Among the other interesting exhibits were the handprints of G. Zanabazar (1635-1723) who is credited with creating the 92 letter alphabet based on Tibetan Sanskrit. There were also paper mache masks, an array of 19th century instruments, examples of the woodblock printing technique developed into an independent form of fine art in the 6th century in Eastern Asia. and, finally, examples of art featuring the Kalachakra Mandala, representing the Kalachakra deity’s universe.

  • Learn about the vibrant contemporary Mongolian arts scene at the Art Council of Mongolia led by Odgerel Odonchimeg.

    Summary of visit to Arts Council

    by Cherie Doyle Riesenberg
     
    Rather than being a government agency or federally funded, the Arts Council of Mongolia (ACM) is a unique non-profit partner and benefactor of an American 501-C3 corporation, ACM-US.  ACM was founded in 2002 with support and initial funding from the SOROS foundation to support arts and culture after Mongolia experienced drastic government spending cuts and social upheaval following the departure of the Soviet Union from Mongolian governance.  ACM-US provides ongoing funding and support.
     
    Projects include Residencies and Fellowships for artists, Community Arts Education programs, Cultural Heritage programs, and Development programs aimed at sustaining financial support, cultivating community partnerships and ACM memberships.
     
    A small organization with a staff of 8, the ACM offers a dazzling array of performances, exhibition support, and community projects in Ulan Bataar and other districts in Mongolia.  More information is available at www.artscouncil.mn.
    Odgerel Odonchimed
    Executive Director
     
    Oyundari Khurelbataar
    Community Arts Education Program Director
    Contact information:
    Chungeltei district, Juulchin Street
    Delta Center, 4th Floor, 402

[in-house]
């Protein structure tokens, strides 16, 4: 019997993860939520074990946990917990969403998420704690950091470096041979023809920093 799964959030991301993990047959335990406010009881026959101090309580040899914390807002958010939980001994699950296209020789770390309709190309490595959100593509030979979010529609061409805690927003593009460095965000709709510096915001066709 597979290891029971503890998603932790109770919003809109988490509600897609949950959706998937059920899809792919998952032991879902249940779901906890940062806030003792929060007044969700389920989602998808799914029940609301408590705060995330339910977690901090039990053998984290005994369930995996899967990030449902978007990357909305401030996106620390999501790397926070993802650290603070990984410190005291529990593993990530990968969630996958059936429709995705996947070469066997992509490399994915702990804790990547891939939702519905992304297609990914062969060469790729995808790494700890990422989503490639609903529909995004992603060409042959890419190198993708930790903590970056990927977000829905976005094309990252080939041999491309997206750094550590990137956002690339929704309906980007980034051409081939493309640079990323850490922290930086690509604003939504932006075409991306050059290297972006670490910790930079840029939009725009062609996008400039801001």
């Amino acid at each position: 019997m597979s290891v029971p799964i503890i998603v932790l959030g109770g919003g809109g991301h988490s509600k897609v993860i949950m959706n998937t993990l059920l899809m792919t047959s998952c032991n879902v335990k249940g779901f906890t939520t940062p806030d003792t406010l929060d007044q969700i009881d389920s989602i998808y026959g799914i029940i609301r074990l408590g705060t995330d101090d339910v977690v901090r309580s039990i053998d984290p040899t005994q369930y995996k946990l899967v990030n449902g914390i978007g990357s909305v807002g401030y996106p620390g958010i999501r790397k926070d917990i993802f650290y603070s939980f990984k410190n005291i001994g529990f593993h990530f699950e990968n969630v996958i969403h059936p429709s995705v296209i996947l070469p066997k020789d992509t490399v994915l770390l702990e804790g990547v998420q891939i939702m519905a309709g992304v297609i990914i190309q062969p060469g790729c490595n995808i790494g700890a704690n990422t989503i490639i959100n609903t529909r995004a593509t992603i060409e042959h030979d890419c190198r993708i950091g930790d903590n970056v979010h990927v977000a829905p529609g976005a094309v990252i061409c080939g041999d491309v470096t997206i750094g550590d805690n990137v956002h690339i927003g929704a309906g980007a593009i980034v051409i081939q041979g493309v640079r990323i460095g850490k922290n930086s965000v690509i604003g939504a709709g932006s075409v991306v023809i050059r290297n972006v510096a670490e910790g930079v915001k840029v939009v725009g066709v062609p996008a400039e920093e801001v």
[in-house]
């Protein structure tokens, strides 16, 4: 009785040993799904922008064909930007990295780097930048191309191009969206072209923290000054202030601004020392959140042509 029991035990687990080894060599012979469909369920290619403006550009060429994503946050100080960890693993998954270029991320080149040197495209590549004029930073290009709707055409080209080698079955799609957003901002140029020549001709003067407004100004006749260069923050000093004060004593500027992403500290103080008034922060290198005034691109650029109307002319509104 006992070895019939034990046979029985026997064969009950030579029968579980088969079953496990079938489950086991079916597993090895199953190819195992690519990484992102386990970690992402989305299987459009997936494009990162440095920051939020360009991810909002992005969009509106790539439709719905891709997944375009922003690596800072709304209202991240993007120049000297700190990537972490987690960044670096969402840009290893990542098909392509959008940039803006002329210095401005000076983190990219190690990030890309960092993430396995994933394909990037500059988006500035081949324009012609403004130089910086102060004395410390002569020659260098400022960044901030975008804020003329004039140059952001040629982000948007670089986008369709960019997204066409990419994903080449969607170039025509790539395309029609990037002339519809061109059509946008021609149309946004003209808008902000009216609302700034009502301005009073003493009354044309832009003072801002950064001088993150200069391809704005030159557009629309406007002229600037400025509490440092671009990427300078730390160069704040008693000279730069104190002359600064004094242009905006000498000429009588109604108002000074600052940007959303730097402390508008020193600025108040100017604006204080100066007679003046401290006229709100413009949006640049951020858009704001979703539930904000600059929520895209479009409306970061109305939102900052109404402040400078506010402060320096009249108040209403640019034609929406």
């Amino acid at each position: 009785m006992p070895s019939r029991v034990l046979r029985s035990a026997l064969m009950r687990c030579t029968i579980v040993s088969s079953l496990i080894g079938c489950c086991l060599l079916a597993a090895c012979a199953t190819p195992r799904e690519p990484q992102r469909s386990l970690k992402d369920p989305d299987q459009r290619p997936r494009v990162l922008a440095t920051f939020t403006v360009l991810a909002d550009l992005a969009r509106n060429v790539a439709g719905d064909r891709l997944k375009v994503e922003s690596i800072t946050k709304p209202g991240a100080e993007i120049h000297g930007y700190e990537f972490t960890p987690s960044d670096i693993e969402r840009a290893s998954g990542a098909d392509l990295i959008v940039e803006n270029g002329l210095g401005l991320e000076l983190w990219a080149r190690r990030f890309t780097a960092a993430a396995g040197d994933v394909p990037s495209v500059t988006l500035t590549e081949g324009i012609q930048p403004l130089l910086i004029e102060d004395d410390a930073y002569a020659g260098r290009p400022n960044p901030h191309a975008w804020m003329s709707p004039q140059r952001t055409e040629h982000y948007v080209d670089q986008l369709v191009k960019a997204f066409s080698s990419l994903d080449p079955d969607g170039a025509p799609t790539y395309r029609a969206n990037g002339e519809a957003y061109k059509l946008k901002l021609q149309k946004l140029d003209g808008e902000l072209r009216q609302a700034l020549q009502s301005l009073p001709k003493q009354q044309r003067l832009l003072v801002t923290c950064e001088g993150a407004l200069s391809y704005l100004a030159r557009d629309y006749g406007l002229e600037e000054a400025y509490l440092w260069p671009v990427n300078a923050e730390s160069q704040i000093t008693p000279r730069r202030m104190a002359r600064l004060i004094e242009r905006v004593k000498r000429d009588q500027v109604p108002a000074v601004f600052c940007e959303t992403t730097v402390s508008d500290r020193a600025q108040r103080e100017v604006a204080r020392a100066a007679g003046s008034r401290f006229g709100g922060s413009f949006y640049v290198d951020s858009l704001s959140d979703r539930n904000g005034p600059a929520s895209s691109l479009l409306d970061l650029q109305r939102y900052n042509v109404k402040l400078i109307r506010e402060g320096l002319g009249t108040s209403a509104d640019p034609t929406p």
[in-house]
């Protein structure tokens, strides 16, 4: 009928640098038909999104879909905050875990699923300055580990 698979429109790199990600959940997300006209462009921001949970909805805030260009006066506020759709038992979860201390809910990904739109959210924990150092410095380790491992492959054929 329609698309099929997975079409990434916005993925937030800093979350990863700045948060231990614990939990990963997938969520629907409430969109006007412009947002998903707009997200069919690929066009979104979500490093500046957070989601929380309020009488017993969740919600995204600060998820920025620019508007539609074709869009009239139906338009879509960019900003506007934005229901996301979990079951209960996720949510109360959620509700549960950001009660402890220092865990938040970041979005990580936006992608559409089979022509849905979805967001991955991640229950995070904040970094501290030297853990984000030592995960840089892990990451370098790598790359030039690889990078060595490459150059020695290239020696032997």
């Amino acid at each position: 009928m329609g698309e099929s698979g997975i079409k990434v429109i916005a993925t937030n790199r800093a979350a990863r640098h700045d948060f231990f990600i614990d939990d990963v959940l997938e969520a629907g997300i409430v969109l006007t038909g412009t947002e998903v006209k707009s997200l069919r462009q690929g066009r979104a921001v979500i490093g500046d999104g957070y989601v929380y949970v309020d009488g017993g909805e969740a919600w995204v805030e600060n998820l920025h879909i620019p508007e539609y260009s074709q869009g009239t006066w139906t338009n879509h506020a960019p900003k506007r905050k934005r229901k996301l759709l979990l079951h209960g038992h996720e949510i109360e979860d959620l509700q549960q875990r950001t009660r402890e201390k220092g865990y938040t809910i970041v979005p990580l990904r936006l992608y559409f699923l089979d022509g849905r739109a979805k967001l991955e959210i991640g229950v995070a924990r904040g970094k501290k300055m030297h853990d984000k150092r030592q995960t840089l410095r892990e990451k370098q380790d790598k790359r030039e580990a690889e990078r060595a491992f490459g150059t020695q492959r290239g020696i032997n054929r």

PO Box 491, Post Office #38
    Ulaanbataar-211238, Mongolia
    +976-11-319017 / 319015
     

    Observations Regarding the Role of the Arts in Mongolian Society
    by Nancy Uscher

    I came to Mongolia with the goal of investigating how the arts affect the lives of the Mongolian people. I have spent years collecting information about the interesting and sometimes unlikely ways in which the arts are integrated into the lives of societies from a global perspective. Some examples of the range of creative ways in which the arts catalyze social change include Dance for Parkinson’s; plays about HIV AIDS in Papua New Guinea that convey healthful attitudes about the disease to the society through story-telling; teaching women crafts in Cambodia and Rwanda to provide them a pathway toward sustainable lives through artistic expression; and also selected design for social change activities in various parts of the world.

    In Mongolia I came across some powerful and varied examples of the vitality and original ways of thinking about the arts in the society. At the Arts Council of Mongolia, Odgerel Odonchimed, Executive Durector and Oyundari Khurelbaatar, Community Arts Education Program Director, provided an overview of the work being done on behalf of the Ulaanbaatar community. Arts projects are being created to address domestic violence, sustainability, and such topics as water safety, pollution. and learning disabilities. In addition to this art integrated with other sectors to address ways of serving the public good, the Arts Council supports a film festival, artist residencies ( in cooperation with Nomadic Expeditions) and numerous opportunities to bring arts to children as part of the holistic education provided to youth. Additionally, we came across an art gallery that actively promotes the linkage of art practice with social issues. The Korean industry partners and Development Solutions (Bat–Ordhikh Erdenebat, Executive Director) and The Asia Foundation — supported business incubator program illuminated that a rich creativity in fashion and jewelry design exists in Mongolia. The interesting museum culture exposes a juxtaposition of the historical and the contemporary thinking and a performing arts environment enhances lives, both complementing the social aspects of art practice that are part of Mongolian society.

    In conclusion, not only are there fresh and original ideas propelling arts forward in Mongolia as a dynamic part of the society– both as a public good and to enrich lives– there is also an admirably sophisticated knowledge about the arts from a global perspective. This includes a universal interest regarding the relationship between art and economics, participation in an international arts policy discussion, and an understanding about the need to produce compelling data to support increased funding from foundations and governmental agencies world-wide. In other words, not only are there particularly original ideas being practiced in the country to underscore the exciting dynamism of the arts, but also on a larger scale, impressive members of the leadership group in the arts sector are presenting at world conferences where they are likely to have impact beyond Mongolia and its environs.